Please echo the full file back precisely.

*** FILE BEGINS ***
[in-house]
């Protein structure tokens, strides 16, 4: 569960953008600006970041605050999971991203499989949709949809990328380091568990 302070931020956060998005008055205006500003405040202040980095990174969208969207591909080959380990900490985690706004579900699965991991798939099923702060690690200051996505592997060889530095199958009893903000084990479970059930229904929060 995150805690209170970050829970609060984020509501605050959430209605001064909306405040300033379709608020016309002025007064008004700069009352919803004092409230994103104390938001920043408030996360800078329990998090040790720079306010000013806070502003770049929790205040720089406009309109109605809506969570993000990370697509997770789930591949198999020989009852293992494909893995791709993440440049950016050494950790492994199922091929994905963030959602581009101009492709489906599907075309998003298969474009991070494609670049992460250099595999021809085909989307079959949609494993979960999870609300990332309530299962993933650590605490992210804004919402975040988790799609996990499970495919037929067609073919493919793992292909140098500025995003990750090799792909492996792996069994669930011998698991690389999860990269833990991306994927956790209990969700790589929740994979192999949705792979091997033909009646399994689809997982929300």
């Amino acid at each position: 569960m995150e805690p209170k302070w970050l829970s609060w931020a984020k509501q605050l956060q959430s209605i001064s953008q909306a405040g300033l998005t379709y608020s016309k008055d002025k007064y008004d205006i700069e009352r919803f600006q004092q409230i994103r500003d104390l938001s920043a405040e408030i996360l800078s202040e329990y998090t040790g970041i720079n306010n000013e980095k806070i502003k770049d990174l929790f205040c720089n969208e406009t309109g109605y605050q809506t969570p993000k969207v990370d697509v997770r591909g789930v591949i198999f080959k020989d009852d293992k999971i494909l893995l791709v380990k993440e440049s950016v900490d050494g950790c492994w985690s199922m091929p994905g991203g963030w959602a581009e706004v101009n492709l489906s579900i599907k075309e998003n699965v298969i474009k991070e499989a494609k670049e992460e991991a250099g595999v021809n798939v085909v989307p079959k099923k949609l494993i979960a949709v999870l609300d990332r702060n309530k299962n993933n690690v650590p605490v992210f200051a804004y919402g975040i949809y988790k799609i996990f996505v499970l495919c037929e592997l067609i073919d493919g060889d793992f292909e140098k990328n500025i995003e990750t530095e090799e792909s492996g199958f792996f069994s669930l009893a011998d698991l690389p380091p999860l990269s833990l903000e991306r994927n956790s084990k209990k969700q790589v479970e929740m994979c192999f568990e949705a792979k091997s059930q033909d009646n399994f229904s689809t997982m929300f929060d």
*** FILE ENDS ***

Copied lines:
[in-house]
């Protein structure tokens, strides 16, 4: 569960953008600006970041605050999971991203499989949709949809990328380091568990 302070931020956060998005008055205006500003405040202040980095990174969208969207591909080959380990900490985690706004579900699965991991798939099923702060690690200051996505592997060889530095199958009893903000084990479970059930229904929060 995150805690209170970050829970609060984020509501605050959430209605001064909306405040300033379709608020016309002025007064008004700069009352919803004092409230994103104390938001920043408030996360800078329990998090040790720079306010000013806070502003770049929790205040720089406009309109109605809506969570993000990370697509997770789930591949198999020989009852293992494909893995791709993440440049950016050494950790492994199922091929994905963030959602581009101009492709489906599907075309998003298969474009991070494609670049992460250099595999021809085909989307079959949609494993979960999870609300990332309530299962993933650590605490992210804004919402975040988790799609996990499970495919037929067609073919493919793992292909140098500025995003990750090799792909492996792996069994669930011998698991690389999860990269833990991306994927956790209990969700790589929740994979192999949705792979091997033909009646399994689809997982929300």
């Amino acid at each position: 569960m995150e805690p209170k302070w970050l829970s609060w931020a984020k509501q605050l956060q959430s209605i001064s953008q909306a405040g300033l998005t379709y608020s016309k008055d002025k007064y008004d205006i700069e009352r919803f600006q004092q409230i994103r500003d104390l938001s920043a405040e408030i996360l800078s202040e329990y998090t040790g970041i720079n306010n000013e980095k806070i502003k770049d990174l929790f205040c720089n969208e406009t309109g109605y605050q809506t969570p993000k969207v990370d697509v997770r591909g789930v591949i198999f080959k020989d009852d293992k999971i494909l893995l791709v380990k993440e440049s950016v900490d050494g950790c492994w985690s199922m091929p994905g991203g963030w959602a581009e706004v101009n492709l489906s579900i599907k075309e998003n699965v298969i474009k991070e499989a494609k670049e992460e991991a250099g595999v021809n798939v085909v989307p079959k099923k949609l494993i979960a949709v999870l609300d990332r702060n309530k299962n993933n690690v650590p605490v992210f200051a804004y919402g975040i949809y988790k799609i996990f996505v499970l495919c037929e592997l067609i073919d493919g060889d793992f292909e140098k990328n500025i995003e990750t530095e090799e792909s492996g199958f792996f069994s669930l009893a011998d698991l690389p380091p999860l990269s833990l903000e991306r994927n956790s084990k209990k969700q790589v479970e929740m994979c192999f568990e949705a792979k091997s059930q033909d009646n399994f229904s689809t997982m929300f929060d």